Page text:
Defending North America
Center mind map
Collapse/Expand all nodes
Defending North America
The Scrapping of the Avro Arrow
In the mid-1950's, the Canadian Air Force obtained orders and blueprints for a new fighter
aircraft with resulted in the Avro Arrow.
American officials pointed out that Canada should stop the process of creating the fighter
jet because if they couldn't build a fighter of such quality, then neither could Canada.
Avro Arrow was a state-of-the-art fighter plane that was in production for the RCAF during the 1950's.
The plane was supposed to give Canada a huge advantage with nuclear air wars.
Due to the hight cost of the project, it was scrapped and since then, Canada has been buying fighter planes
from the Untied states.
The Cuban Missile Crisis sparked debate about Canada's stand on Nuclear weapons.
Canada had scrapped the Avro Arrow in favour of carrying Bomarc Missiles.
This led to a nuclear issue split of Canadian society vs. US - Canadian relations. From this
crisis, many realized that nuclear war was global suicide.
The project costed six times more to manufacture that the American counterpart and that
no one would even want to buy the project. Not even the Canadian Air force.
The costs for the project increased drastically and the project had to be stopped. There
were no unfamiliar orders and the company was disorganized.
Looking back, some Canadians feel as though a huge opprotunity to
establish their country as a technological leader was missed.
Canada's Acceptance of Nuclear Weapons in 1963
To meet the possible threat of Soviet attack, Canada and The United states
agreed in 1957 to establish an integrated North American Air Defence
Agreement (NORAD). It included: fighter forces and missile bases. Air -
defence radar controlled by a central command station in Colorado.
Diefenbaker believed that he and the rest of Canada denied the use of nuclear weaponry.
A poll later showed that 80% of Canada disagreed with him. Many Canadians changed
their opinions and begun to favour nuclear weapons in Canada.
During an election campaign of 1963, the Liberals and Lester Pearson proposed that
Canadians accept nuclear weapons under certain strict conditions only.
To protect against Soviet attack, the USA responded with 3 radar lines across Canada:
Pinetree line, Mid-Canada line and the DEW (Distant Early Warning) Line.
The radar lines became obsolete with the development of Intercontinental
Ballistic Missiles armed with nuclear warheads as they could reach North
American cities in 30 minutes. There was not enough response time to take
any defensive measurements.
It seemed hypocritical that Canada was a part of the UN, in favour of disarmament but
was accepting of nuclear weapons to fulfil its obligations to the USA and NORAD.
Diefenbaker was narrowly defeated in the 1963 election and the Liberals formed a minority
government. This was the first federal election that fought over Canada-US relations.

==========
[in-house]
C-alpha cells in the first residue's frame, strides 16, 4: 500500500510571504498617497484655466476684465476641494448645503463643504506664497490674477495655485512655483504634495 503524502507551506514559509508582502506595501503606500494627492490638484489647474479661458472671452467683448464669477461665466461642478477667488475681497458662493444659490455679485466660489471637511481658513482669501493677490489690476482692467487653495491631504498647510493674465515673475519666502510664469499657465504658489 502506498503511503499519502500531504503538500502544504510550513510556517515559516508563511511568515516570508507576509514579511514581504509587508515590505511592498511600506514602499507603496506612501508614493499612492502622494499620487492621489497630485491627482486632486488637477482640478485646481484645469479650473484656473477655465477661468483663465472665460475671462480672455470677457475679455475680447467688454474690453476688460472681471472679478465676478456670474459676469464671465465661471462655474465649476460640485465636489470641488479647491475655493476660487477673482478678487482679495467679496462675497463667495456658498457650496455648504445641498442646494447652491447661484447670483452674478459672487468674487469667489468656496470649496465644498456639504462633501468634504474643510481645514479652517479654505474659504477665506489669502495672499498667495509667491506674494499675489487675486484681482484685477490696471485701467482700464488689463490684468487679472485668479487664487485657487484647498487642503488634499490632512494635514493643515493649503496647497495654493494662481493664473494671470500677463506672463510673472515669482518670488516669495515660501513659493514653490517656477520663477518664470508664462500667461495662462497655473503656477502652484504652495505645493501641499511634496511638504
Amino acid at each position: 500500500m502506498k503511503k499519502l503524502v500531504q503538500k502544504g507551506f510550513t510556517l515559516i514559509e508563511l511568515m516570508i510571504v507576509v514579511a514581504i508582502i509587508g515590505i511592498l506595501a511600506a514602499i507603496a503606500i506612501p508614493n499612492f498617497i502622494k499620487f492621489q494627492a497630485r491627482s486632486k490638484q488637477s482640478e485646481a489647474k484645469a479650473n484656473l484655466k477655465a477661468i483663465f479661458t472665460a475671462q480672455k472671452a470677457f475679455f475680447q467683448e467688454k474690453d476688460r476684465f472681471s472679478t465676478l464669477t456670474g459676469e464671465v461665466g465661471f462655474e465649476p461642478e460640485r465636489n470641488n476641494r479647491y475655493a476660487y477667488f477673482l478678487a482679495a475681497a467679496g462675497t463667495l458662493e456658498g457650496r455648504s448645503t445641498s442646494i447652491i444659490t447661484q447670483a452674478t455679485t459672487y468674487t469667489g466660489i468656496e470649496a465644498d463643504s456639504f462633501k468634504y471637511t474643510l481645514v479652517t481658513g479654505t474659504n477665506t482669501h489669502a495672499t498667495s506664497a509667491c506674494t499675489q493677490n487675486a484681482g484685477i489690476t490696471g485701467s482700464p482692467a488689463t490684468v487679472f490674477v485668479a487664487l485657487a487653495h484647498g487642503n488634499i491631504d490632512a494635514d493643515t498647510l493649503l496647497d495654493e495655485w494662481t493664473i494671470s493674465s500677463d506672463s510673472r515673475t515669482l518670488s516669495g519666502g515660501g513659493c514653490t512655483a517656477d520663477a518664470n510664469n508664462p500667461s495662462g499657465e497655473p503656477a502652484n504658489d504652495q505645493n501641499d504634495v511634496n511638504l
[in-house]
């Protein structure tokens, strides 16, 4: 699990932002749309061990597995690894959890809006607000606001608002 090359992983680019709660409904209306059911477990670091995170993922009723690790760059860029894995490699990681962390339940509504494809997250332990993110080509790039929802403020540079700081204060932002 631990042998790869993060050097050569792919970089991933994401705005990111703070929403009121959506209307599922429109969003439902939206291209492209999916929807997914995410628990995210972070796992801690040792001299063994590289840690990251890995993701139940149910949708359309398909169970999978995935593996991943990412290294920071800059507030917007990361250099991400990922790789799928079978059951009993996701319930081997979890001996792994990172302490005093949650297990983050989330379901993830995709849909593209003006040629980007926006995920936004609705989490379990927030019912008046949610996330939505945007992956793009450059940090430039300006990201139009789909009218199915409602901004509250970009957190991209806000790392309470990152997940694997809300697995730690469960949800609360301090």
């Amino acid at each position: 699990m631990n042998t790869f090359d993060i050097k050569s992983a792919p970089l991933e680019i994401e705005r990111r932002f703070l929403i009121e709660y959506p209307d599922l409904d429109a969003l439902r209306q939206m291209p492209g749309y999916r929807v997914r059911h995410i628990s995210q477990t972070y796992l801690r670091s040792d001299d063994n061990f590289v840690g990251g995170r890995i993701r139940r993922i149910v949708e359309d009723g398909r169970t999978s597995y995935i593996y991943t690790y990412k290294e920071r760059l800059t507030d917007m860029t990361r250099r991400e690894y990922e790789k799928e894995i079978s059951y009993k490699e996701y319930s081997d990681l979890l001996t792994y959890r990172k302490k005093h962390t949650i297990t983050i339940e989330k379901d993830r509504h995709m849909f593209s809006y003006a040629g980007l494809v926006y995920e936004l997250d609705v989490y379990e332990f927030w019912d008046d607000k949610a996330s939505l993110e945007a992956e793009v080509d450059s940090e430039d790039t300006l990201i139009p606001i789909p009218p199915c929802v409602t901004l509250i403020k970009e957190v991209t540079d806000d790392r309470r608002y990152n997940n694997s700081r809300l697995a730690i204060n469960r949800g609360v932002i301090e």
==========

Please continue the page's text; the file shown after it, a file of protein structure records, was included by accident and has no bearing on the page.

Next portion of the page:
As the Cold War intensified, tensions developed between Canada and the USA
during 1960's. Strained relations developed between Canadian Prime Minister
John Diefenbaker and US President John F. Kennedy.
Diefenbaker and the Conservatives favoured no nuclear participation and anti-American
sentiments emerged. Business leaders feared that Diefenbaker's anti-Americanism
would injure Canada-US trade relations.
Canada's Role in the Cuban Missile Crisis
The world held its breath for 14 tense days as Soviet ships with nuclear warheads sailed
towards the US blockade around Cuba. At last minute, Soviet Premier Nikita Krushev
agreed to remove the missiles if the US promised not to invade Cuba.
Canada did not help the US with the crisis because Canadian Prime Minister John Diefenbaker
was opposed to US President John F. Kennedy as well as the use of nuclear weapons.
Diefenbaker felt that he was defending Canada's independence when he refused
the US to land planes with atomic weapons in Canadian forces.
The Prime Minister of Canada was reluctant to have Canada drawn into conflict
that was not related to Canada itself but instead more towards US policies and interests. This
resulted in the US having to deal with the conflict alone.
The Cuban Missile Crisis became a peak of the opposition between the USA and the USSR.
It has put mankind on the edge of a nuclear apocalypse.
During the Cuban Missile Crisis, Kennedy expected Canada, its NOARD partner to
provide unconditional support for its policies. Diefenbaker did not believe the US
photographs and asked that the US send a fact-finding mission to Cuba instead.
Diefenbaker also refused to put Canada's NORAD forces on alert or allow US planes
with atomic weapons land on Canadian bases.
As the cold War continued to grow more intense, pressure began to grow between
Canada and the USA within the 1960's. Unbalanced opinions rose between
Canadian Prime Minister John Diefenbaker and US President John F. Kennedy.
The men had different styles and disliked each other. These differences became
particularly obvious during the most serious crisis of the Cold War: The Cuban
Missile Crisis which took the world to the brink of nuclear war.
In 1959, Cuban rebel leader Fidel Castro overthrew the pro-US government. The US
reacted by imposing economic sanctions against Cuba and also backed an invitation
of Cuba by a group of anti-Castro Cubans. Cuba turned to the USSR for its support.